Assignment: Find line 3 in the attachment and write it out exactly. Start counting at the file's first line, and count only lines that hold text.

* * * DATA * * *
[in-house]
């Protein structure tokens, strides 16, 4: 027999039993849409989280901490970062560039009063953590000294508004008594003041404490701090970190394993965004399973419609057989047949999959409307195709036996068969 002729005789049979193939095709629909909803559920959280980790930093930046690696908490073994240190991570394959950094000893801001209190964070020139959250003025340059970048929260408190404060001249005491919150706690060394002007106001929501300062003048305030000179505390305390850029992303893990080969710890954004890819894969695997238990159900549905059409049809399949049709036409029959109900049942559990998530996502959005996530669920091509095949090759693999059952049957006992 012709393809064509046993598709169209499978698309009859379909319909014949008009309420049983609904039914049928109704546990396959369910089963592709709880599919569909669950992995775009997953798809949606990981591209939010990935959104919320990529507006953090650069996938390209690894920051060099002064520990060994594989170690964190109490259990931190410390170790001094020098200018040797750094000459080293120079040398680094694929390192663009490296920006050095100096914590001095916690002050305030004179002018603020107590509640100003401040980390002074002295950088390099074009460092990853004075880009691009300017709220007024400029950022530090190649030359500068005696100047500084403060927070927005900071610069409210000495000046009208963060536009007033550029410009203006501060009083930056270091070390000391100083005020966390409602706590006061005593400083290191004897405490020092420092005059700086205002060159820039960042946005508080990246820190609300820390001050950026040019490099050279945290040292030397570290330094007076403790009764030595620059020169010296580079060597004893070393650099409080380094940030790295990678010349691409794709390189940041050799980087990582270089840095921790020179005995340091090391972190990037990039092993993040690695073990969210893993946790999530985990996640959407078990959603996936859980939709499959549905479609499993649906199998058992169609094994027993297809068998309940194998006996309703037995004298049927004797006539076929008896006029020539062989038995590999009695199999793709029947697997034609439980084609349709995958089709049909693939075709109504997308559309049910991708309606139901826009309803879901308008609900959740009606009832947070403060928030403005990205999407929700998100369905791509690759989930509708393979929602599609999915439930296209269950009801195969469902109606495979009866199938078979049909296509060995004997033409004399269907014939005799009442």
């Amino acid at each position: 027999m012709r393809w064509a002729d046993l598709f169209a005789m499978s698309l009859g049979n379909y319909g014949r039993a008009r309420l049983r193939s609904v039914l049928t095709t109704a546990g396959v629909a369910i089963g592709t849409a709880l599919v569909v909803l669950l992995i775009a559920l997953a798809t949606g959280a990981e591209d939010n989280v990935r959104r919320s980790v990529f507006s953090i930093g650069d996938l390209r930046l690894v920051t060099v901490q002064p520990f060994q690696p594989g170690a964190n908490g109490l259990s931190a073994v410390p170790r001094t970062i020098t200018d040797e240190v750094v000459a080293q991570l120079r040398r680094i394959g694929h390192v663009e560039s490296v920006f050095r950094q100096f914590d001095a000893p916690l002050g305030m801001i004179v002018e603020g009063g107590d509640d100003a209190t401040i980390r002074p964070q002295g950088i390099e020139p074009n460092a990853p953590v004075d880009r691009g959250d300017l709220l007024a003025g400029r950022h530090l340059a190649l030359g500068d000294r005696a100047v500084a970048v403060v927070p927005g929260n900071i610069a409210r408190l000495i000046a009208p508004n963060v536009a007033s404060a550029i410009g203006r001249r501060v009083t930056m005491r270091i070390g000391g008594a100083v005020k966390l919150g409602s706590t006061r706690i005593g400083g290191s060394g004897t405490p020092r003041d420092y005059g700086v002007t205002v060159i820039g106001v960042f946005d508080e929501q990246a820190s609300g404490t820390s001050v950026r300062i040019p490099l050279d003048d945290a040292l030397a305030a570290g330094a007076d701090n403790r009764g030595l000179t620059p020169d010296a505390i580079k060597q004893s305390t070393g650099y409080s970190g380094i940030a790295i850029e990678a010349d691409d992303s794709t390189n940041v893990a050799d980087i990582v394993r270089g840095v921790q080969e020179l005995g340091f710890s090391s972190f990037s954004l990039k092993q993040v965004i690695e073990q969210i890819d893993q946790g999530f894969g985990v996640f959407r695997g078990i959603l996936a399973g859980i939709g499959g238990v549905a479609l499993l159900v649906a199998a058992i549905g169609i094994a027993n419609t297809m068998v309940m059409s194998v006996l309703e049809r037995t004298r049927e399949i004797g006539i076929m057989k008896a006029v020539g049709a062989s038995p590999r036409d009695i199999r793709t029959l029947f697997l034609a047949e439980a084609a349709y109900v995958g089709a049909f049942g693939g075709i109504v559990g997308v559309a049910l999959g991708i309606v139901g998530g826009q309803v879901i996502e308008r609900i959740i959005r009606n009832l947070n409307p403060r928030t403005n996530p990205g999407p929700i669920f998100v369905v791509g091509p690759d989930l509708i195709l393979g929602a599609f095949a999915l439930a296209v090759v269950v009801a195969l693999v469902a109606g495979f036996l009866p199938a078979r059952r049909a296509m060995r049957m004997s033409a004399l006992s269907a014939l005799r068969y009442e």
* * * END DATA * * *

């Amino acid at each position: 027999m012709r393809w064509a002729d046993l598709f169209a005789m499978s698309l009859g049979n379909y319909g014949r039993a008009r309420l049983r193939s609904v039914l049928t095709t109704a546990g396959v629909a369910i089963g592709t849409a709880l599919v569909v909803l669950l992995i775009a559920l997953a798809t949606g959280a990981e591209d939010n989280v990935r959104r919320s980790v990529f507006s953090i930093g650069d996938l390209r930046l690894v920051t060099v901490q002064p520990f060994q690696p594989g170690a964190n908490g109490l259990s931190a073994v410390p170790r001094t970062i020098t200018d040797e240190v750094v000459a080293q991570l120079r040398r680094i394959g694929h390192v663009e560039s490296v920006f050095r950094q100096f914590d001095a000893p916690l002050g305030m801001i004179v002018e603020g009063g107590d509640d100003a209190t401040i980390r002074p964070q002295g950088i390099e020139p074009n460092a990853p953590v004075d880009r691009g959250d300017l709220l007024a003025g400029r950022h530090l340059a190649l030359g500068d000294r005696a100047v500084a970048v403060v927070p927005g929260n900071i610069a409210r408190l000495i000046a009208p508004n963060v536009a007033s404060a550029i410009g203006r001249r501060v009083t930056m005491r270091i070390g000391g008594a100083v005020k966390l919150g409602s706590t006061r706690i005593g400083g290191s060394g004897t405490p020092r003041d420092y005059g700086v002007t205002v060159i820039g106001v960042f946005d508080e929501q990246a820190s609300g404490t820390s001050v950026r300062i040019p490099l050279d003048d945290a040292l030397a305030a570290g330094a007076d701090n403790r009764g030595l000179t620059p020169d010296a505390i580079k060597q004893s305390t070393g650099y409080s970190g380094i940030a790295i850029e990678a010349d691409d992303s794709t390189n940041v893990a050799d980087i990582v394993r270089g840095v921790q080969e020179l005995g340091f710890s090391s972190f990037s954004l990039k092993q993040v965004i690695e073990q969210i890819d893993q946790g999530f894969g985990v996640f959407r695997g078990i959603l996936a399973g859980i939709g499959g238990v549905a479609l499993l159900v649906a199998a058992i549905g169609i094994a027993n419609t297809m068998v309940m059409s194998v006996l309703e049809r037995t004298r049927e399949i004797g006539i076929m057989k008896a006029v020539g049709a062989s038995p590999r036409d009695i199999r793709t029959l029947f697997l034609a047949e439980a084609a349709y109900v995958g089709a049909f049942g693939g075709i109504v559990g997308v559309a049910l999959g991708i309606v139901g998530g826009q309803v879901i996502e308008r609900i959740i959005r009606n009832l947070n409307p403060r928030t403005n996530p990205g999407p929700i669920f998100v369905v791509g091509p690759d989930l509708i195709l393979g929602a599609f095949a999915l439930a296209v090759v269950v009801a195969l693999v469902a109606g495979f036996l009866p199938a078979r059952r049909a296509m060995r049957m004997s033409a004399l006992s269907a014939l005799r068969y009442e």